When the Magisterium ceased to say that the Catholic Church simply "is" the one true Church of Jesus Christ, and began saying that the one true Church of Christ "subsists in" the Catholic Church, the aim was not, as many trads charged, to negate the older teaching but to clarify the the status of non-Catholic ecclesial bodies. For the fact is that there are countless millions of people who belong to Christ by a form of baptism always recognized as valid by the Catholic Church, but who are not Catholics; thus as individuals, they enjoy an "imperfect" communion with Christ and the Catholic Church; but until Vatican II, there wasn't any clear and widely disseminated answer to the question how the ecclesial bodies to which they belong relate severally to the Catholic Church. Hence Vatican II's and the CDF's use of term 'subsists'.While the notion of "subsistence" is clearly a soundly Thomistic one, and represents a genuine advancement in sophistication over the older identity relation expressed by the very "to be", there is a down-side to this particular development of doctrine.
That term comes from the same Latin root as the noun "substance." In Catholic theology, a substance is ordinarily understood to be a unitary whole of a certain kind that perdures, and thus "subsists," through various activities and changes, which can include the sort of damage that consists in the loss of certain parts. Every human person, e.g., is a substance in that sense; one's bodily organs and cells are only parts that can remain alive (at least for a time, by nature or by artifice) while detached from the whole, but which have their full and proper reality only as parts of the living substance that is the person. Now the one true Church of Christ, as is clear from both Scripture and Tradition, is the universal "body of Christ" and thus, by analogy, a substance in the above-defined sense. Her high-level constituents are like organs or limbs: local churches, as the term 'church' is defined in the CDF document. Her base-level constituents are like cells: those individuals who belong to Christ and the Church by valid baptism but who might or might not belong either to some true, particular church or to an "ecclesial community" that doesn't quite qualify as a church. To say, therefore, that the one true Church of Christ "subsists" in the Catholic Church is to say that the Catholic Church is where the one true Church of Christ exists as a perduring whole, containing all the parts necessary thereto. To refuse to speak thus of other true but particular churches, such as the Orthodox, is logically equivalent to saying that they are properly parts of that subsistent whole which is the Catholic Church but exist to some extent apart from that whole, which is detrimental to both the whole and the parts themselves. It is detrimental to the whole inasmuch the whole, while still functioning as that integral whole which is "the" Church, does not fully embrace some of her proper parts. The whole remains what she is, but wounded. It is detrimental to the parts inasmuch as, while still being true churches and means of sanctification, they are not fully integrated into that subsistent whole of which they are proper parts, and thus can no longer manifest Catholic unity.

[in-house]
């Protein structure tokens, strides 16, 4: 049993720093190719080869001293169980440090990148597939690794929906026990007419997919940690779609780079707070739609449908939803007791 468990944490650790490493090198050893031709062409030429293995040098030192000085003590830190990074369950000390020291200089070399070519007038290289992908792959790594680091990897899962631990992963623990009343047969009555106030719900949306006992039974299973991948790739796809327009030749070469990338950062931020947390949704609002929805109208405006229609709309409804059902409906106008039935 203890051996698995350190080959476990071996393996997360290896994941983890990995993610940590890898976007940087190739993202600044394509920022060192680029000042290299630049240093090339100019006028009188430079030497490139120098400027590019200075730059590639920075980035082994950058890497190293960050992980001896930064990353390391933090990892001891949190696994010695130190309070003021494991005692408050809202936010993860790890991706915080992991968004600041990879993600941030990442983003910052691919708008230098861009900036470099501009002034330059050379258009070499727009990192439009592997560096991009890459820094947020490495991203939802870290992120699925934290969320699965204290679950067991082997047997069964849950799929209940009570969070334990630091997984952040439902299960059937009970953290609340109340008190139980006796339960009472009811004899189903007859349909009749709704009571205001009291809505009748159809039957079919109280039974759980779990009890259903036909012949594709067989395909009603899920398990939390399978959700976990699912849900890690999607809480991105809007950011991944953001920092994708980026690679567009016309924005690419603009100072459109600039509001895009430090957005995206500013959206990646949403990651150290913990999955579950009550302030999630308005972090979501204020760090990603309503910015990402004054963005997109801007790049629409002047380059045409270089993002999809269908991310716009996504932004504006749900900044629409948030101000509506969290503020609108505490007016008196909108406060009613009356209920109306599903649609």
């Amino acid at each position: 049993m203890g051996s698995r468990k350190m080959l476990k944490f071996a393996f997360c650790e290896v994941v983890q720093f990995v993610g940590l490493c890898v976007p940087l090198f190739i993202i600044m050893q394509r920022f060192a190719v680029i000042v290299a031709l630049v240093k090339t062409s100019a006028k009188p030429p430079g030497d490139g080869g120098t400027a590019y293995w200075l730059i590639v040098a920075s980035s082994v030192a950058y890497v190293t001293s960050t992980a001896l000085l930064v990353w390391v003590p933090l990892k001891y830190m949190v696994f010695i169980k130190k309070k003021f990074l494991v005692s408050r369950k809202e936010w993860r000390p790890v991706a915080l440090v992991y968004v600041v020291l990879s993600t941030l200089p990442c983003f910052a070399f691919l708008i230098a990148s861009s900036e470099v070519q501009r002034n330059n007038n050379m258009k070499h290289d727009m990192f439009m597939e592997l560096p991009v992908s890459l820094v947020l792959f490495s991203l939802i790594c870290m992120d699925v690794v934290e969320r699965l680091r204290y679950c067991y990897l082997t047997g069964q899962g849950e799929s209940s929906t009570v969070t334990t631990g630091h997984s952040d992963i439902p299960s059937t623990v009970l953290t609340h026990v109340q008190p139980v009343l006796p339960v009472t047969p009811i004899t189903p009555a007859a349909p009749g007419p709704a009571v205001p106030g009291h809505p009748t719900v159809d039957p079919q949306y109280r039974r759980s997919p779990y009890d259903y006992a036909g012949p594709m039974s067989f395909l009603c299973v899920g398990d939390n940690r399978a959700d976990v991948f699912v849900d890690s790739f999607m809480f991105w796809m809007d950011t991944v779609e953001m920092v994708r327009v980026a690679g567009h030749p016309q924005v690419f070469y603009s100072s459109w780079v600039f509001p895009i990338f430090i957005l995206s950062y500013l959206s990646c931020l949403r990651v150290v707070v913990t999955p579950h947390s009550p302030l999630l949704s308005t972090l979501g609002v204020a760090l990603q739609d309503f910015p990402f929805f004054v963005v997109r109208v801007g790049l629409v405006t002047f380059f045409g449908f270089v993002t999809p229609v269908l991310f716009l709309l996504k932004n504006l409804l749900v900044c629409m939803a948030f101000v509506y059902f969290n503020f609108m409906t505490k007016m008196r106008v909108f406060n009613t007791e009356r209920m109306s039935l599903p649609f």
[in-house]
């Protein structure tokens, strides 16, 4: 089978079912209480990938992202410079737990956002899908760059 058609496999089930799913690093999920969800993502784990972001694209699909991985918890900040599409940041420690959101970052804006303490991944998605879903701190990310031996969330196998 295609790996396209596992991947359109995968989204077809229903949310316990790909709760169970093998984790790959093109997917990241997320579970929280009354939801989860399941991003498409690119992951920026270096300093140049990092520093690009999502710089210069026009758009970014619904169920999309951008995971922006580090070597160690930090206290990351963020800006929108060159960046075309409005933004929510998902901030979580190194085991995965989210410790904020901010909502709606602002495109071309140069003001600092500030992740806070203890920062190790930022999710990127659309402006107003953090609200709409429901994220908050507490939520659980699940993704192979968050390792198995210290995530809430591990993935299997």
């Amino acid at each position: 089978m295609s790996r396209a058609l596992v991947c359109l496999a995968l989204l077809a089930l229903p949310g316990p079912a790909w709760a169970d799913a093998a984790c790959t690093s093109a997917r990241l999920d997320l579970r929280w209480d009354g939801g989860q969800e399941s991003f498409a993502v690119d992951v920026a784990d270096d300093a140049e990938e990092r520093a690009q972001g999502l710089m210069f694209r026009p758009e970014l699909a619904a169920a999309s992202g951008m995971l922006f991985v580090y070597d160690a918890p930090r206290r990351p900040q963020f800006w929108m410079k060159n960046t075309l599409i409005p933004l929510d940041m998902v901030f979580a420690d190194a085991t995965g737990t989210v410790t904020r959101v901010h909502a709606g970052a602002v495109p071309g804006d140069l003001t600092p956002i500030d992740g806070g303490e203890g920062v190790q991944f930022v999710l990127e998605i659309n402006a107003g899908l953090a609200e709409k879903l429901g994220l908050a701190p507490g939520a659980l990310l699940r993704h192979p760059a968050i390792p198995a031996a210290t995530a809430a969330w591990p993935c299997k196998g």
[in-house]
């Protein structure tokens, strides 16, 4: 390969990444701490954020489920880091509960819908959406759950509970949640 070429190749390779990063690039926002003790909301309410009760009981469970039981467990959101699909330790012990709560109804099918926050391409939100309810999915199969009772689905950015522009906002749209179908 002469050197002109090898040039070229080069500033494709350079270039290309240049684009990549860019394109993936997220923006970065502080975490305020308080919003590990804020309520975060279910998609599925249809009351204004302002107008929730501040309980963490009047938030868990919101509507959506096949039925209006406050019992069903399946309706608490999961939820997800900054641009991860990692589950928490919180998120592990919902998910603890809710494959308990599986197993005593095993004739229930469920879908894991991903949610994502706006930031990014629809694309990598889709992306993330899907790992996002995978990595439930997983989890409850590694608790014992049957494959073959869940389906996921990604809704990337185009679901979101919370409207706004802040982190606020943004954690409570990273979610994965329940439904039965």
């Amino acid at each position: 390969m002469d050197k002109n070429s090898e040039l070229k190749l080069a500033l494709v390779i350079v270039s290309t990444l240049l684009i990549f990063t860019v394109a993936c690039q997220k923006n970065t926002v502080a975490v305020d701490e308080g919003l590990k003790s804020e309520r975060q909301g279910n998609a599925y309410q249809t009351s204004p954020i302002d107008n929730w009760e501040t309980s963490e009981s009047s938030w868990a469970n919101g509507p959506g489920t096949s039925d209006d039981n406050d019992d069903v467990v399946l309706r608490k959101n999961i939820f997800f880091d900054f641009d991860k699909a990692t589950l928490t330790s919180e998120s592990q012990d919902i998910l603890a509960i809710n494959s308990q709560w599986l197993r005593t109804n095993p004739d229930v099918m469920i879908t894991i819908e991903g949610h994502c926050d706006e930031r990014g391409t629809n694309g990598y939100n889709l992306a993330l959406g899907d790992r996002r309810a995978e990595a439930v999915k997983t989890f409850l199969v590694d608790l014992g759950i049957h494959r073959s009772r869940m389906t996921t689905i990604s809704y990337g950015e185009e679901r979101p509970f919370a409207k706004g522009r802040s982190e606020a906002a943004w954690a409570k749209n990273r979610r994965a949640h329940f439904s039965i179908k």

Whenever we speak of a unitary whole that is nonetheless by its very nature composed of parts, we raise the question of the constitutive relation between the whole and the parts. This is a question from an age old area of metaphysics known as mereology, the philosophy of the relations between parts and wholes. Let me illustrate one of the central issues at stake by means of a rather humble example. Consider two things, which we may for our purposes classify as entities, both of which contain parts: a loaf of bread and a television set. The TV clearly consists of parts: it is built out of wires, capacitors, transistors, and things of that sort. The loaf of bread also consists of parts, but their status qua parts is not as immediately evident: it is made out of flour, yeast, and water, and perhaps a few other ingredients depending on what kind of bread it is. Here is one difference between the TV and the loaf of bread: I can disassemble the TV and reassemble it as many times as I like. It is relatively easy to do, provided one knows how to do such things. I cannot, however, "disassemble" the loaf of bread and find, spread out on my kitchen table, a pile of fresh flour, some yeast, and a cup of water. Of both entities, however, we may say something like the following: "A TV is a set of wires, capacitors, transistors, etc.", and "A loaf of bread is flour, yeast, and water."